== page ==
Saturday, December 22, 2018
Is Canadian TV Finished?
So there I was at a luxury Christmas lunch in Toronto where many eminent Canadians were eating, drinking and being merry.
I hadn't been in this section of northern Rosedale for decades --in fact in the Sixties I'd deliver parcels for Eatons --I remember one day at a bus stop munching my lunch and talking up a moist and garrulous old timer who I later learned was out most successful novelist --Morley Callaghan.
But, alas, times have changed.
When I started out at the Toronto Star in 1979 circulation was booming and had just hit 640,000 daily plus 950,000 on Saturdays/.
But at this particular party the talk was all about the fadingof Canadian TV.
Here are some of the notes I jotted down:
NOVELIST NUMBER 1: CBC is finished. All the high arts have vanished. In the Fifties I'd watch live ballets and operas commissioned by the Corp. Now I like so many others must tune to PBS for cultural fulfillment.
NOVELIST 2: CBC doesn't even own Hockey Night In Canada any more. Those revenues now go to Rogers. In the past plush ads from all those beer commercials could be used for arts programming.
ME: Thelast time I interviewed the great director of these specials --Norman Campbell --he was sharing a tiny office with Frank Shuster who was doing a best of special that reaped big numbers. But this was his last ever CBC special.
TV WRITER: THese days all production is assigned to outside producers. They are going to do the reboot of Street Legal but SL hasn't been om TV in a decade so who remembers it?
PRODUCER: I keep asking CTV why they re-run CSI episodes on their E channel and in such volume. Does anybody know?
ME: Since it was financed by Alliance Atlantis it is considered Canadian content--believe it or not.
LIBRARIAN: If I could pick one golden oldie from the CBC archives to re-watch I'd pick the drama special; Pale Horse, Pale Rider which starred Keir Dullea and 9090909090.
BAWDEN: There's a print in the CBC Mississauga archives. A friend recently saw it and it truly stands up. Me, I'd pick Dame Edith Evans in the live CBC TV production of The Importance Of Being Ernest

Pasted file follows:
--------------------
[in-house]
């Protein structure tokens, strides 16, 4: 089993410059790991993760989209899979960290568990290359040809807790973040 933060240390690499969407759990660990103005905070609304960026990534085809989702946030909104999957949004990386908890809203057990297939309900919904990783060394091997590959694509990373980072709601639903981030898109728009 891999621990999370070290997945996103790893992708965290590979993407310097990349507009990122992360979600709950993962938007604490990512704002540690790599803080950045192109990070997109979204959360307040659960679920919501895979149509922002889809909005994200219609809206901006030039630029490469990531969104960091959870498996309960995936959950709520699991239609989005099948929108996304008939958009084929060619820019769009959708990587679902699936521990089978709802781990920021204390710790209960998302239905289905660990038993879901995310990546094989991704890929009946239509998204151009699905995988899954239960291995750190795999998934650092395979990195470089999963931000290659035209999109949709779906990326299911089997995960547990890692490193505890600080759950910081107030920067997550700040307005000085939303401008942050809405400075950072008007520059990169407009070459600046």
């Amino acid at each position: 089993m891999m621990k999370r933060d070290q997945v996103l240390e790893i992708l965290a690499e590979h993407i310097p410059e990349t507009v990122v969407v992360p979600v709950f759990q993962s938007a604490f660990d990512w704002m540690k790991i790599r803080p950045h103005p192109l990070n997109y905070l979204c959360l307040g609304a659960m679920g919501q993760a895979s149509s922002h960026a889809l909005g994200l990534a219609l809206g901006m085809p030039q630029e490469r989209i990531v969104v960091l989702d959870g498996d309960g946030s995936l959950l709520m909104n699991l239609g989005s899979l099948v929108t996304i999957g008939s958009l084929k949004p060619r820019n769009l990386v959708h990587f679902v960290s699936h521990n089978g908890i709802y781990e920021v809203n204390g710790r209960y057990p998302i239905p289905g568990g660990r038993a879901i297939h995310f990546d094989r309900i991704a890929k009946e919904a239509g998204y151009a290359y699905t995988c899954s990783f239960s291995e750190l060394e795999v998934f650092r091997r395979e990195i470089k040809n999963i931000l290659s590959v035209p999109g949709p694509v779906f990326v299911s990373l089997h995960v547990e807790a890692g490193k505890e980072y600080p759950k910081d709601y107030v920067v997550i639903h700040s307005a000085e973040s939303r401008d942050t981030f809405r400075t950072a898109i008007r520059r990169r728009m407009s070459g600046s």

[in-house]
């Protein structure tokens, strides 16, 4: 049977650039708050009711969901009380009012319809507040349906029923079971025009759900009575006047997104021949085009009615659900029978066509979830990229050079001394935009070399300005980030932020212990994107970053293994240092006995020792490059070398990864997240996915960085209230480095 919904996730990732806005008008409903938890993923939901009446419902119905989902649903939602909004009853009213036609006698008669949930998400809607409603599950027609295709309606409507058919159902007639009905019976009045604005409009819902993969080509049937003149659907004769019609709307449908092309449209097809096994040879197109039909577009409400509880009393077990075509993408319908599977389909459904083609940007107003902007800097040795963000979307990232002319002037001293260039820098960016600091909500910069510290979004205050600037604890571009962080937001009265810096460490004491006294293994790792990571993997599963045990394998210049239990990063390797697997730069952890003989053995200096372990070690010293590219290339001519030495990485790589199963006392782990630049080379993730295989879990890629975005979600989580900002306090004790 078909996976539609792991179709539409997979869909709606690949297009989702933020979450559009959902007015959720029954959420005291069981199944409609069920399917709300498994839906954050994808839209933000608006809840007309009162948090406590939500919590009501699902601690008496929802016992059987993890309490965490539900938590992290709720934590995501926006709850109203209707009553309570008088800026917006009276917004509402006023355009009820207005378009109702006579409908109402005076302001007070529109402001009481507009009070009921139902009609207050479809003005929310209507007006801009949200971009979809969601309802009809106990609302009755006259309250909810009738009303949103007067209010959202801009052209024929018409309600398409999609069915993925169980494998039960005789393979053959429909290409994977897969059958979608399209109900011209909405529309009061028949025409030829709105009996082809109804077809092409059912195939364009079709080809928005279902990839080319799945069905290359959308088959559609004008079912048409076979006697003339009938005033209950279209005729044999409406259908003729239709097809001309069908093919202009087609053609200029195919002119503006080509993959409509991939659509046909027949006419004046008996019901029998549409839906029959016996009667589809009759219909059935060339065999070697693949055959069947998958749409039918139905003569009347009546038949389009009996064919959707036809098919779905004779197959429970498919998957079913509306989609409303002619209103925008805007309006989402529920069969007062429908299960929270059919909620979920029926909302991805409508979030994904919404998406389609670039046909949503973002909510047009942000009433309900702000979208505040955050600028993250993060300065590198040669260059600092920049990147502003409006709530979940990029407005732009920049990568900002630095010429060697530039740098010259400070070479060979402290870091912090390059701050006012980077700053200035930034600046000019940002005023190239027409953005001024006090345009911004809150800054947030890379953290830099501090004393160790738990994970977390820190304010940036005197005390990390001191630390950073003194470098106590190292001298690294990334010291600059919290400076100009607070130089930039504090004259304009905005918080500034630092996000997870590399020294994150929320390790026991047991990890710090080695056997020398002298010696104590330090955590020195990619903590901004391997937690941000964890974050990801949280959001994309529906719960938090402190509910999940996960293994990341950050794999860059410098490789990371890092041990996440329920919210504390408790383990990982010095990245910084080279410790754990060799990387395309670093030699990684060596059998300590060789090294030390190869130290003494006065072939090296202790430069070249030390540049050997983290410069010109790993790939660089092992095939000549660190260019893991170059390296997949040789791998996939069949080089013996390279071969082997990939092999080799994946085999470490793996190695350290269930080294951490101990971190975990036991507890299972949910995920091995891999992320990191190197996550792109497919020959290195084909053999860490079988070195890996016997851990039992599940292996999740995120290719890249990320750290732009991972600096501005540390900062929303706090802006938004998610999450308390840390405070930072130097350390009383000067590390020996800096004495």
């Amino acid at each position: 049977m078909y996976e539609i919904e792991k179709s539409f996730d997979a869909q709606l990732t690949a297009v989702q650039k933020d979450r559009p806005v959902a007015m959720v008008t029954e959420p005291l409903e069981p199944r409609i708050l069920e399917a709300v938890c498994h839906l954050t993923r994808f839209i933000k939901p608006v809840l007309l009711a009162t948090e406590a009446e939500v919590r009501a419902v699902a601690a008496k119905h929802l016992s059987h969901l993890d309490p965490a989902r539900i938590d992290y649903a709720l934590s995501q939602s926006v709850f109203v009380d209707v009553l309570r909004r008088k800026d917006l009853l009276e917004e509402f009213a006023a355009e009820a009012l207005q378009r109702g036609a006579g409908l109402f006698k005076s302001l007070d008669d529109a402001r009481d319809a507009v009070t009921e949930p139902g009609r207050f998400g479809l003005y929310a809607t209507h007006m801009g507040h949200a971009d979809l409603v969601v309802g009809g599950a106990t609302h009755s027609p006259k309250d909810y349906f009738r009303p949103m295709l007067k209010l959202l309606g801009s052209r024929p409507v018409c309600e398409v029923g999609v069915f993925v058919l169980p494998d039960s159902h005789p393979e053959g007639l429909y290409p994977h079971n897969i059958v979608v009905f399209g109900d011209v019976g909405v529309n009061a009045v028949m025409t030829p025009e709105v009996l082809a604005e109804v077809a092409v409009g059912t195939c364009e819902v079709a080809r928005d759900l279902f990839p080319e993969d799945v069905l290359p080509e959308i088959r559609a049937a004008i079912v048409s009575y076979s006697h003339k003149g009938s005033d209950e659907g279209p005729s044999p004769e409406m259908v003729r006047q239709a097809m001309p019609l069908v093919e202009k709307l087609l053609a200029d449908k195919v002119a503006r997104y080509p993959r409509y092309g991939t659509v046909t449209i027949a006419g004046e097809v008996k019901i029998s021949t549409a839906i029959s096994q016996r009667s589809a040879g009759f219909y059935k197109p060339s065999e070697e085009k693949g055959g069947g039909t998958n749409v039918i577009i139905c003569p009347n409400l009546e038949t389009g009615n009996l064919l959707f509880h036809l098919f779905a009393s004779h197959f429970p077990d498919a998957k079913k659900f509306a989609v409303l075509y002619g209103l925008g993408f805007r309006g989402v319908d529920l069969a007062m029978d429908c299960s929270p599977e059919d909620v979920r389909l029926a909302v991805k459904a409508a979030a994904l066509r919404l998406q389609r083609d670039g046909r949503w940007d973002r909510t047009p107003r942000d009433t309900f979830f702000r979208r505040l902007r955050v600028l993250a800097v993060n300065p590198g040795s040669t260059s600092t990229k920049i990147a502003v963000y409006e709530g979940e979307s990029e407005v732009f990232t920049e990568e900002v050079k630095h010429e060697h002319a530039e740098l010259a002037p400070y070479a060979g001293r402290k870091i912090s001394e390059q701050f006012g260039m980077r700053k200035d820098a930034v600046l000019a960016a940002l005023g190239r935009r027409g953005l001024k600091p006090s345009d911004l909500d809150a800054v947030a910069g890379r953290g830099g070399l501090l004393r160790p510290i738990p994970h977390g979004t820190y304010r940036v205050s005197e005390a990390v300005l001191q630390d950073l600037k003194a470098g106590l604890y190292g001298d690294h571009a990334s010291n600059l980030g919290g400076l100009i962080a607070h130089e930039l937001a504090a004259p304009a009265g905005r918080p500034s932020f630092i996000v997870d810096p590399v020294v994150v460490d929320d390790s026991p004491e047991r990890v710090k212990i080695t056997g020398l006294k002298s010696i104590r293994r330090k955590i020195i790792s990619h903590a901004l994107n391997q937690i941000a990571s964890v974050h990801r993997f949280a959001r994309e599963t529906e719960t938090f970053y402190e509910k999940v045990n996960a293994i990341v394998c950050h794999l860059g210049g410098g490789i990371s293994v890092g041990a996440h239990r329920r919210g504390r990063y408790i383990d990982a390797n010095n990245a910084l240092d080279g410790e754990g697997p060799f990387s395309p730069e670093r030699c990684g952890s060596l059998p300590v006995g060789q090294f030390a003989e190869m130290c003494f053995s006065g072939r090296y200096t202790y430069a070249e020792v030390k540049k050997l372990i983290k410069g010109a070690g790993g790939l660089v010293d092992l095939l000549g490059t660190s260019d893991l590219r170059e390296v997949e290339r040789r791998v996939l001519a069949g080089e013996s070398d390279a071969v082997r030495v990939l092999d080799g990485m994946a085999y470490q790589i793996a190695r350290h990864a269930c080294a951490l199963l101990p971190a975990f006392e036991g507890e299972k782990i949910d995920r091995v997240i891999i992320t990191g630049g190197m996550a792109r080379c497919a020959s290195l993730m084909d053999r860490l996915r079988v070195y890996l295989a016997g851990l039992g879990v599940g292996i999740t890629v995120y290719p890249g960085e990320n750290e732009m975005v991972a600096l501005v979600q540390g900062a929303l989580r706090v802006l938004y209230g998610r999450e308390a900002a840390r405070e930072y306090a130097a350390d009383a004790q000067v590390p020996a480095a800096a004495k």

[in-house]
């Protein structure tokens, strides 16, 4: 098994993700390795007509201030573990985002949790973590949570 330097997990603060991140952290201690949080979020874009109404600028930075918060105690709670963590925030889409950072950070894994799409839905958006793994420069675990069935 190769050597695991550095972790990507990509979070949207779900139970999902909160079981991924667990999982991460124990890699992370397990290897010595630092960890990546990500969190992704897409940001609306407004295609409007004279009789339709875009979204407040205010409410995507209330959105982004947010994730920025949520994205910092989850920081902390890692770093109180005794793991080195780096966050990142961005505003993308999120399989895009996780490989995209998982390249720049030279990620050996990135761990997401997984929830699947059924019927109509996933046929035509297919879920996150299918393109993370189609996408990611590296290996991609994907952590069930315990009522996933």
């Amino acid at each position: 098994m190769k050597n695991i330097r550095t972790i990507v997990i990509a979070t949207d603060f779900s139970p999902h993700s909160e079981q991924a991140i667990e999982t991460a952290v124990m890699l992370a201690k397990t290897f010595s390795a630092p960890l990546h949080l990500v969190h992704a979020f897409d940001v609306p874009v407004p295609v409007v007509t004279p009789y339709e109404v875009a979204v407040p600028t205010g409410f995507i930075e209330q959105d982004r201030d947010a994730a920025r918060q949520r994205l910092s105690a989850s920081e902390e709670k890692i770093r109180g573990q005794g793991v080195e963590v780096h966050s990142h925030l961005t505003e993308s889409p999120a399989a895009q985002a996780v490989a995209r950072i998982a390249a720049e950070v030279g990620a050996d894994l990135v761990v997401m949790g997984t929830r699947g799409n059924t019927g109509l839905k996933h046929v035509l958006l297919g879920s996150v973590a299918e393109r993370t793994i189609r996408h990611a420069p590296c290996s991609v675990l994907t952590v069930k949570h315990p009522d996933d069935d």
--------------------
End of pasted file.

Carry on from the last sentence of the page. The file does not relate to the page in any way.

--it's the only time she did it for TV. Right here in Toronto!
NEIGHBOR: Will the private Canadian networks last longer than CBC I wonder?
BAWDEN: No, because they mainly pick up American fare and run these shows the same time as the U.S. stations. They have no identity to begin with.
DIRECTOR: But I like CTV News at 11 --it's speedy and well put together whereas The National now seems a disaster.
ACTRESS: Why is CBC so vicious to Donald Trump and why does CBC let Justin Trudeau get away with so much.
ME:: Because CBC is heavily dependent on the $1 million annual subsidy paid out by the federal government.
ACTOR: Can Canadian TV be saved?
BAWDEN: BBC now has a new service BRIT BOX which recycles the great past hits. I haven't seen CBC's counter GEM as yet but various head producers told me over the years the reason for refusing to rerun past hits was simple: they didn't want Canadians to be so nostalgic over the Corp
s past hits.
AUTHORESS: But Canadian books are also in crisis. There are fewer newspaopers. I see young people on the subway with their tablets whereas in the good old days they'd be reading the paper. Bookstores are an endangered species.
MELA teem down the street told me she'd gotten through high school without reading a single novel.
AUTHOR: Well, they've taken To Kill A Mockimnhbird out of the curriculum. Considered racist!
BAWDEN: Now that we've solved all of life's confusion join me in toasting the man Edmiund Wilson called The Chekov of the North: Morley Callaghan!